One of my favorite copywriters (David Garfinkel) always says he who does the work gets paid.
He’s usually talking about business sales pages but the same holds true because…
Yes, page. As in single.
That’s a freebie piece of advice just to warm you up.
But what I really want to talk about is a resume I saw posted on LinkedIn by someone recently let get go from her company.
I can tell she has some potentially solid experience in the marketing space, but some of the bullets weren’t quite doing their job.
Because they’re making me work to figure out why they’re on the page, which means if I’m the hiring manager I could very well be the one to get paid…
… by not paying her.
I’m going to take a look at one of the bullets (the first one on the page) to show you what I mean:
Collaborating with the marketing manager, creative director, sales team, and agency partners on marketing strategy.
Talking about the size of the team could make this more powerful.
I know from looking at the resume that this verb being in active tense is weird for a job shown as in the past.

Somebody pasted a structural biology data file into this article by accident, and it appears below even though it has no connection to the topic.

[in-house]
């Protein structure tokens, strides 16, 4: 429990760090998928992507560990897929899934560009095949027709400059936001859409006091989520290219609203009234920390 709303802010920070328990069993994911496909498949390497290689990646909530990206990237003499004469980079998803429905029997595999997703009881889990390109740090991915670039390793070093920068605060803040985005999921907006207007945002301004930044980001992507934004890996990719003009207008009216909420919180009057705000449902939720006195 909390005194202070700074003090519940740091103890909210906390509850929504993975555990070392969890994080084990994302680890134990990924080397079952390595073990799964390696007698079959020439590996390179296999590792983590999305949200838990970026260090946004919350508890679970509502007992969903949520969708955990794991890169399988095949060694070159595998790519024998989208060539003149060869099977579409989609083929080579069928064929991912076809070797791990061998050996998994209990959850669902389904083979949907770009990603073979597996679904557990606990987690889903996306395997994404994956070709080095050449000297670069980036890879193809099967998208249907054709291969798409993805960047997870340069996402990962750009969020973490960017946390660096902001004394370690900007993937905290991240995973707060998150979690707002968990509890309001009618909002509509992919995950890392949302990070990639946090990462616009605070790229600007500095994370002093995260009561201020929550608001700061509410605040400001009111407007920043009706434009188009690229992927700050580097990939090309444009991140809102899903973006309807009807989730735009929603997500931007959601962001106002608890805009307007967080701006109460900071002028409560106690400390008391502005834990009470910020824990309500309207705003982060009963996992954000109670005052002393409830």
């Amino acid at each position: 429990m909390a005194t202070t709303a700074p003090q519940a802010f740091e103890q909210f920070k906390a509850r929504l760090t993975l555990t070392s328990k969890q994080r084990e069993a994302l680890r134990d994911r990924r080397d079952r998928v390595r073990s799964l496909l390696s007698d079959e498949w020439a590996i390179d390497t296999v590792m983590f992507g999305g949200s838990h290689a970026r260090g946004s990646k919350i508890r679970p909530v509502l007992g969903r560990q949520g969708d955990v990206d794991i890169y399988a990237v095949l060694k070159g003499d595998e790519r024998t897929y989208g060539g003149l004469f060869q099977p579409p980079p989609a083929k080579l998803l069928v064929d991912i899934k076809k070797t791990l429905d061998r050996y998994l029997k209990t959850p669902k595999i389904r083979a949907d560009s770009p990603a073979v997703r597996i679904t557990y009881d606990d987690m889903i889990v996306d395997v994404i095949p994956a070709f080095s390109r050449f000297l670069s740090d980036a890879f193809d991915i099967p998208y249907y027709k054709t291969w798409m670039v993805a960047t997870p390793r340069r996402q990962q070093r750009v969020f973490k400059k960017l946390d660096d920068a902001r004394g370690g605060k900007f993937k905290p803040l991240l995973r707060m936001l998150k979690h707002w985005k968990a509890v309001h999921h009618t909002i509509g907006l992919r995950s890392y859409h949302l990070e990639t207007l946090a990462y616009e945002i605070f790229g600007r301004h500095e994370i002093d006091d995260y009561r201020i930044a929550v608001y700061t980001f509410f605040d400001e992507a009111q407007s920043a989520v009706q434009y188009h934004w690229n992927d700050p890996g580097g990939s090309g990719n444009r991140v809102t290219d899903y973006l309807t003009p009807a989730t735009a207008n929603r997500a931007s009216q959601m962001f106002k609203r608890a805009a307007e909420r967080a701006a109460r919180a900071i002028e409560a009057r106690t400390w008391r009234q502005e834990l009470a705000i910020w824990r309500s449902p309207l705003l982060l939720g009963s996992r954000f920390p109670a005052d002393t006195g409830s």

Additionally, the word “collaborating” is kind of giving me a just along for the ride kind of vibe, which I think is not giving her enough credit.
Now, about the strategy, what makes this useful to someone reading your resume. If you can talk about achieved results or even targeted results, you’ll find your resume bullets to be more impactful.
Check this revised version:
Led a 12 person cross-functional team of marketing, sales, and agency partners to develop a strategy that projected a 28% increase in revenue.
That puts a little more meat on the bone for the reader to sink their teeth into.
Now, the resume was aesthetically nice and some of the bullets were well-written but imagine them all having a punch, working together like an army of fire ants marching toward a single goal. (Cue Dave Matthews Band).
That’s what you need to be shooting for. Same applies if you’re pitching for your business.
If you want to learn more about writing a resume that lures in hiring managers and recruiters like the call of a siren, you’re going to want to hurry over to this link: